Yet, this game meant more than that. This was the Mets last ghost exorcized. With 8,019 games played and no no-nos, you had to wonder if this was ever going to happen. The no-hitter is one of the hardest accomplishments in baseball, but with the slew of great pitchers that have come through the Met organization, just by sheer luck, someone would have thrown one by now.

On game 8,020 it happened. Johan Santana’s no-hitter gave the Flushing Faithful a moment in Mets history that will last a lifetime. This was the Miracle Mets, Game 6, and the Grand Slam Single. This was a moment you shared with your children or called your father as it was happening.

And just like those other great events in Mets history, you will remember where you were years from now and will share it with your children and grandchildren when other Mets throw their no-hitters.

It’s the type of event that binds Met fans together. Disillusioned over the past few seasons, this one game will probably bring back the fans, hoping that another glimpse of history will happen at Citi Field.

And if it wasn’t Tom Seaver or Doc Gooden or Jerry Koosman, it is perfect that Santana is the one to break the curse.

“Short of Tom Seaver, I can’t think of a better person to pitch the first one,” said third baseman David Wright. “The type of guy he is, the type of person he is, and what he’s been through last year – to come back and have that type of performance, that’s incredible and was glad to be a part of that. … I am thrilled I could be a part of it. It couldn’t happen to a better guy.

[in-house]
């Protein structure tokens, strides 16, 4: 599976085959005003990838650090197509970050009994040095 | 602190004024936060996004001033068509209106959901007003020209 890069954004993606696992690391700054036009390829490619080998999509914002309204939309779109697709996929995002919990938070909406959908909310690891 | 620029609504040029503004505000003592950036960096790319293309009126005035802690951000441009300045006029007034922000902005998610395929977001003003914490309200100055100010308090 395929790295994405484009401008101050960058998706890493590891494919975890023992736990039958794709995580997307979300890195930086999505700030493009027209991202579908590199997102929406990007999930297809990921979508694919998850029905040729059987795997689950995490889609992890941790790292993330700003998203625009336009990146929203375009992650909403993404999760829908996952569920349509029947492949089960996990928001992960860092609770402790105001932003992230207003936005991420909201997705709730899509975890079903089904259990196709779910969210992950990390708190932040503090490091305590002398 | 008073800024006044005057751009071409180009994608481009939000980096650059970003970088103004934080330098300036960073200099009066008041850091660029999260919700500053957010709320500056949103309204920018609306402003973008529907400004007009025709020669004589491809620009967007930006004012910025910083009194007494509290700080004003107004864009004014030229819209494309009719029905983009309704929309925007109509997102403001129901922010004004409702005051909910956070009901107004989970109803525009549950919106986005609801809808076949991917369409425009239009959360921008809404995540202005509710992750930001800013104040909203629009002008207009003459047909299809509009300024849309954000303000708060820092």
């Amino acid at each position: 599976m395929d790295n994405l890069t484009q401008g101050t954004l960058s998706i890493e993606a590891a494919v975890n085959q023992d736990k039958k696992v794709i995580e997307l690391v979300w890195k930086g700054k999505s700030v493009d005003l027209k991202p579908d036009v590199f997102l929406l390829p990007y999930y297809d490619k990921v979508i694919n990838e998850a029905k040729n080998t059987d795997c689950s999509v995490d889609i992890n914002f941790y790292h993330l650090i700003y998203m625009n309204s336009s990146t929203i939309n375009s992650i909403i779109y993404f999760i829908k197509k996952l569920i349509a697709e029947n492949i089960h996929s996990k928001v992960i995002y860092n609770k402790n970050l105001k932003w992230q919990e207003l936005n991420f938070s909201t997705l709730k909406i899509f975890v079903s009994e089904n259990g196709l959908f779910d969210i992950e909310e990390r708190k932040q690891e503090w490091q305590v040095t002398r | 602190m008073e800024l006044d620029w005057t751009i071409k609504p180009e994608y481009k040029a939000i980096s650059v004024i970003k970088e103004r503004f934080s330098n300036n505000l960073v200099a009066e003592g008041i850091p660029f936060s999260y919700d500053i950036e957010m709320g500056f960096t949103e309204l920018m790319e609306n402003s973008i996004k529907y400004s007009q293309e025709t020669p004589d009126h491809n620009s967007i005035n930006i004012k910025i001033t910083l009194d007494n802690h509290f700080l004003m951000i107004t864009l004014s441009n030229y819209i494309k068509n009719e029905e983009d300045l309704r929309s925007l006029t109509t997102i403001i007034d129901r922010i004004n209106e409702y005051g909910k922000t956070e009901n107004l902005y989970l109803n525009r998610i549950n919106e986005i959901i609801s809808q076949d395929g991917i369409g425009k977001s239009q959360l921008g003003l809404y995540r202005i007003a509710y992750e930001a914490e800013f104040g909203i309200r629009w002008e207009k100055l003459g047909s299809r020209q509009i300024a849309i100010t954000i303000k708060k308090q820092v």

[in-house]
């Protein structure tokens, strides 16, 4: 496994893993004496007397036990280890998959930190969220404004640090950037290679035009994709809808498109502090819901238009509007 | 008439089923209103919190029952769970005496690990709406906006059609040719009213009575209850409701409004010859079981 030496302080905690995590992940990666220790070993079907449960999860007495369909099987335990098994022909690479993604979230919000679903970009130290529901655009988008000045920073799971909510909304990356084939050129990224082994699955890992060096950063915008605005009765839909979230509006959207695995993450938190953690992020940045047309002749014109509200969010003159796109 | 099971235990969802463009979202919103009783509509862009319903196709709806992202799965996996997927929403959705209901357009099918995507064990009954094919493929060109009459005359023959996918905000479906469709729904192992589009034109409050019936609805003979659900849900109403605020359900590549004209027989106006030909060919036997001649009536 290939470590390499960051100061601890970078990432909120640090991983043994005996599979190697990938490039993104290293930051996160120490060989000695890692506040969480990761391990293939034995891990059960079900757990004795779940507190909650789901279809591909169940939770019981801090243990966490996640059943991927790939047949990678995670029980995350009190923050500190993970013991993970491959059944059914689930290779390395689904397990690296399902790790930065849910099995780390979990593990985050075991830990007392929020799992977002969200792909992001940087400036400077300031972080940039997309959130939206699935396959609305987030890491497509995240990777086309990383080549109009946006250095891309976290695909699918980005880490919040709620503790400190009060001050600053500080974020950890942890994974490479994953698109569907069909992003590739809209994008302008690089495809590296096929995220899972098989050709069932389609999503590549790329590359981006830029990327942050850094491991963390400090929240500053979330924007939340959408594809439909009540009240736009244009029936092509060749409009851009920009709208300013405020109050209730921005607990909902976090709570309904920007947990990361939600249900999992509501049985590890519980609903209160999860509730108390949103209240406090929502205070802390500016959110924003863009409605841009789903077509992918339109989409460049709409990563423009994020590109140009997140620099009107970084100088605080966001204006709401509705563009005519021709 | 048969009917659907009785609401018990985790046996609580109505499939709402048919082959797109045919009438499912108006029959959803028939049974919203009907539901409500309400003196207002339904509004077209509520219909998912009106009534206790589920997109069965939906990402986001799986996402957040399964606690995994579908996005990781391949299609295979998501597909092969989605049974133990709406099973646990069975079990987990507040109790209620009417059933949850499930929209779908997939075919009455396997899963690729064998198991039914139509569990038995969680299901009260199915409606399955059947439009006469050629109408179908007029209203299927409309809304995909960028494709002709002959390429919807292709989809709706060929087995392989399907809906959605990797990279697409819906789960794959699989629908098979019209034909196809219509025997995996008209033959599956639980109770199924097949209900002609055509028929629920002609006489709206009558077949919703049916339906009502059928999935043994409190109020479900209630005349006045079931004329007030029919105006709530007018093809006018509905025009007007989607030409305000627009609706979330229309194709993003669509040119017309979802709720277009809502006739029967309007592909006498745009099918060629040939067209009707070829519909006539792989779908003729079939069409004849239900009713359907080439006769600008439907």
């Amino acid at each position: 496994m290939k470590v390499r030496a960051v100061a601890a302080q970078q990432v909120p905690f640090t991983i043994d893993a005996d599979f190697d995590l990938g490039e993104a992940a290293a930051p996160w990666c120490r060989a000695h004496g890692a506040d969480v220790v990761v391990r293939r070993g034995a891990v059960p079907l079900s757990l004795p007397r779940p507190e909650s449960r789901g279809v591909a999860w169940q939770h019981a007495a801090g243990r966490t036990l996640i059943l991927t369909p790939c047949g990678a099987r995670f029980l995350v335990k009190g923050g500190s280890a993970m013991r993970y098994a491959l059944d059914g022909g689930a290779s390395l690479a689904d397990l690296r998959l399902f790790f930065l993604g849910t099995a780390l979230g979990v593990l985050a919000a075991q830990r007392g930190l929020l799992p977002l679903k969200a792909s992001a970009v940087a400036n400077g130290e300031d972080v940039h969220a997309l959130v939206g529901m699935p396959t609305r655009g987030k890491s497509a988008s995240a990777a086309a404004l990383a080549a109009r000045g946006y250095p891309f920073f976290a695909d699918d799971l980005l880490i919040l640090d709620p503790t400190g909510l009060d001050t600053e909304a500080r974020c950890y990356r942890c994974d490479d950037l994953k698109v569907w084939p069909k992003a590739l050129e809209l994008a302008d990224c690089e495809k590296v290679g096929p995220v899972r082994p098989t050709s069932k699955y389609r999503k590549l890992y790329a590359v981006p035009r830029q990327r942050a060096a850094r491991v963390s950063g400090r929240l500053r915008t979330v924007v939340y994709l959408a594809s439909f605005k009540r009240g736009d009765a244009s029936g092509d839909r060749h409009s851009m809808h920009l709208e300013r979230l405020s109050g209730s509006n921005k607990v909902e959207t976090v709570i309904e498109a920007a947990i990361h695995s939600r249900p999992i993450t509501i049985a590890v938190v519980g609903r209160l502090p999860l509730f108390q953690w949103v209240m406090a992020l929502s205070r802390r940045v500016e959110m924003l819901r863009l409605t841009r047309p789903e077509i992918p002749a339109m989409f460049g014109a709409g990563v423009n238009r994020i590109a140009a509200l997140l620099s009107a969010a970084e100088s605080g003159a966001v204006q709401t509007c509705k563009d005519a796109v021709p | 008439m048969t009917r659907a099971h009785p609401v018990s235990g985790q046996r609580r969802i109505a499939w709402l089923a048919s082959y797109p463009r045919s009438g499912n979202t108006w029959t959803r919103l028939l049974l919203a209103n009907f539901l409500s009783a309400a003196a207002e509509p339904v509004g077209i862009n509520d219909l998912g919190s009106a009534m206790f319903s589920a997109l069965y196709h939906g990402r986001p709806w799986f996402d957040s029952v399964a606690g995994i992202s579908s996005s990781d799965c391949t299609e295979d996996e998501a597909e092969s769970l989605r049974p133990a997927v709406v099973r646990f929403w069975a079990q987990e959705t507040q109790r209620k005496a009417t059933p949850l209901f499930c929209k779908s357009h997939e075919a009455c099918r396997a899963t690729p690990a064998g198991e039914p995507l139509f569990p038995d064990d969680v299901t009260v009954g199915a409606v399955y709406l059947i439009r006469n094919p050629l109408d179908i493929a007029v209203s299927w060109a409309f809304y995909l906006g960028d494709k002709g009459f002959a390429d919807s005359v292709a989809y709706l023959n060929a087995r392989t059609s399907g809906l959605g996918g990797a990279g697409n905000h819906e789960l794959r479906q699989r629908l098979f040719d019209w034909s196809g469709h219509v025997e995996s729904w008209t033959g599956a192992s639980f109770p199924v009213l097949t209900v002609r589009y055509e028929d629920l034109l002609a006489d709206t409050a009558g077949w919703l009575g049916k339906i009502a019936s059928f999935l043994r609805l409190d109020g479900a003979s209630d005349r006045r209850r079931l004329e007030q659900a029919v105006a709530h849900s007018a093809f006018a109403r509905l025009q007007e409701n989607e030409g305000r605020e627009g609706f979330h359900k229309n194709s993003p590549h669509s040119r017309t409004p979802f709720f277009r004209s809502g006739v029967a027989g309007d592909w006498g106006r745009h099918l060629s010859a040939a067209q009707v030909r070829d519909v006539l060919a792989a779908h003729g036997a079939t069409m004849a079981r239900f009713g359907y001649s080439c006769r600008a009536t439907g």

“It’s just an amazing story. I can let you know firsthand. I was there with him in Florida throughout some of his rehab last year. The work he put in, the time he put in to get himself back to this point. I thought his last start was special, but this start was just…I guess once every 51 years.”

When the Mets acquired Santana in 2008, he was supposed to lead the team back to the playoffs. It hasn’t happened yet. His shoulder surgery was supposed to end his career or at least make him a shell of his former self.

Instead, we are seeing the Johan of old – competing every game and fighting against every batter.

Of course like any no-hitter he had help. A fortunate foul ball at third base in the sixth and then a miracle-like catch by Mike Baxter, who grew up in the shadow of Shea Stadium,  in the seventh.

After that, you knew that it could happen. However, there were 8,019 reasons to believe the other shoe was going to drop.  But he continued to mow the Cardinals down, one by one until David Freese – last year’s World Series hero – became the answer to a Met trivia question by fishing for the signature changeup for strike three.

All of Met Nation rose to its feet in almost utter disbelief. Tears were coming out Terry Collins eyes, standing at the dugout just enjoying the moment, as the Mets celebrated on the field.

And the same cheers came throughout New York. From houses to sports bars a certain relief was felt. You could hear it in the voices of the announcers – Gary Cohen and Howie Rose – Met fans from their youth and the voices of this generation.  And the 27,69 who actually were at the game, went into a frenzy.

Somewhere in the great sports bar in the sky, Bob Murphy is giving his happy recap, while Mrs. Payson was  in her usual seat watching the Mets. Lindsey Nelson was in his sports coat getting reaction from Tommie Agee and Donn Clendenon.

It was a night for all Met fans to celebrate, because on game 8,020 the curse was broken.

Amazin’!

Posted under Amazin, Better Person, David Wright, Doc Gooden, Game One, Gil Hodges, Great Sports, Jerry Koosman, Joe Mcdonald, Johan Santana, Leathery Face, New York Mets, Sheer Luck, Six Games, Tom Seaver, Top Story, Tug Mcgraw

This post was written by Joe McDonald on June 2, 2012